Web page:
Pitt Peregrines’ Granddaughter in Ontario

Thanks to Kathy Majich, I learned last month that a Pitt peregrine granddaughter is nesting in Ontario, Canada.

Dorothy and Erie were the first peregrine falcon pair at the University of Pittsburgh’s Cathedral of Learning(*).  Their 2003 brood was especially successful because three of those four chicks went on to nest elsewhere.  One of them, Belle, nested at the University of Toledo until 2014.

During the 2014 nesting season, Belle was challenged by an intruder yet she successfully raised two chicks despite her injuries.  After the chicks were banded and fledged, Belle disappeared and the intruder took over.  Belle’s mate, Allen, coached the youngsters to independence.

This year we’re happy to discover that one of those chicks, Dr. Jane, was identified this spring in St. Marys, Ontario raising her own two chicks with her mate Cosmo.

(click on “View larger” so see Pittsburgh on the map.)

 

So Dorothy and Erie’s legacy continues with a granddaughter and great-grands in Ontario.

Click on the image above to read about “Dr. Jane” at the Canadian Peregrine Foundation’s Facebook page.  Click here to read about the peregrine family in St. Mary’s Stratford Beacon Herald.

 

(photo linked from Canadian Peregrine Foundation Facebook page. Map showing St. Mary’s, Ontario linked from Google maps)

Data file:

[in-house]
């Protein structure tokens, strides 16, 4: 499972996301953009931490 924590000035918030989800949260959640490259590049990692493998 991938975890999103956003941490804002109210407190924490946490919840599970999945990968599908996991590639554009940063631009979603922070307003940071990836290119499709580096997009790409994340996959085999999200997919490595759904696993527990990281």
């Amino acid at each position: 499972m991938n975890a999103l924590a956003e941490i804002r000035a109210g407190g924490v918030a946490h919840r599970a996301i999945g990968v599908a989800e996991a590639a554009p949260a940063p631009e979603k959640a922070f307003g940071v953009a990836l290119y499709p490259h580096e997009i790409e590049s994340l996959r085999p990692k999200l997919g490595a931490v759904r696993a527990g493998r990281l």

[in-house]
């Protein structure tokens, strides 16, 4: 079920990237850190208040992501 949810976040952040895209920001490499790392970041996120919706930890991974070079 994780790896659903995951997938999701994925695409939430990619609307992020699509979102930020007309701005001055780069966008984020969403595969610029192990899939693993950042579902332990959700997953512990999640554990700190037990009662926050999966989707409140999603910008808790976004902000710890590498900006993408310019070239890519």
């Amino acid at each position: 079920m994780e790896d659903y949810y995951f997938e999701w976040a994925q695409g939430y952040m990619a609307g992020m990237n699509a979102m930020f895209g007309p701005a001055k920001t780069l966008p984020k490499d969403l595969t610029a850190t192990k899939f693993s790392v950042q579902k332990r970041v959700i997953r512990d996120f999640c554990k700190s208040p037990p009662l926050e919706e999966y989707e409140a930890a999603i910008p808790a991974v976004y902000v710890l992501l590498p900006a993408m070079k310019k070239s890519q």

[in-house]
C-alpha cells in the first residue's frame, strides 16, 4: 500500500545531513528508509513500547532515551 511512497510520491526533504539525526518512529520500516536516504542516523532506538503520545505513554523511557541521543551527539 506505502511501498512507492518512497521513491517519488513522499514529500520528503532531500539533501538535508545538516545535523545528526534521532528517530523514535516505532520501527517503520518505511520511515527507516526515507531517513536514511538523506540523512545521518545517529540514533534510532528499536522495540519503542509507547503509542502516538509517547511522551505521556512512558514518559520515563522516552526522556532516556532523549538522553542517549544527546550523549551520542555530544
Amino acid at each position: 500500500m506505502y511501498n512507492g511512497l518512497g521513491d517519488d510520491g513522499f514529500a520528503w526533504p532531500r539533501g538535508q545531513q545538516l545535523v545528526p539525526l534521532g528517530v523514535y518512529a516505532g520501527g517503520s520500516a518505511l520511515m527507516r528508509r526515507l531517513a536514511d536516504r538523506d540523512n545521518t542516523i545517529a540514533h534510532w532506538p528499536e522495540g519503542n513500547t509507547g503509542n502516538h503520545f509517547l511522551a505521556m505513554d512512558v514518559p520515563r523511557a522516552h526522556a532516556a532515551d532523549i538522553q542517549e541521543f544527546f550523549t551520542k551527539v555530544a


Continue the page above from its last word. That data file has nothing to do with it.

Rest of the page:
(*) Note: Dorothy hatched in Milwaukee, Wisconsin in 1999 and was present at the Cathedral of Learning from 2001 through 2015.  Erie hatched in Columbus, Ohio in 1998 and was present at Pitt from 2001 through 2007. Erie was followed by E2.

 

6 thoughts on “Pitt Peregrines’ Granddaughter in Ontario

  1. Thank you for posting this information. It’s very nice to have some history on our local birds that have settled elsewhere and how they are doing!

  2. And he is the son of Rochester’s Quest! Dear Quest who was fitted with a transmitter when she was banded! I remember how worried so many of us were at the time that it would be a problem for her. No problem whatsoever, and we were able to follow her because of it.

    Thanks Kate!

  3. I believe I saw a pair on peregrine falcons (I’m no bird expert) this morning in Washington, PA. If anyone is interested in following up on this they can contact me a my email. wsbradshaw@yahoo.com. I’ll tell you the whole story.

  4. That newspaper article mentions pigeons, seagulls and geese” as being “on alert” because of the falcons.

    A falcon can take a goose? Yikes!

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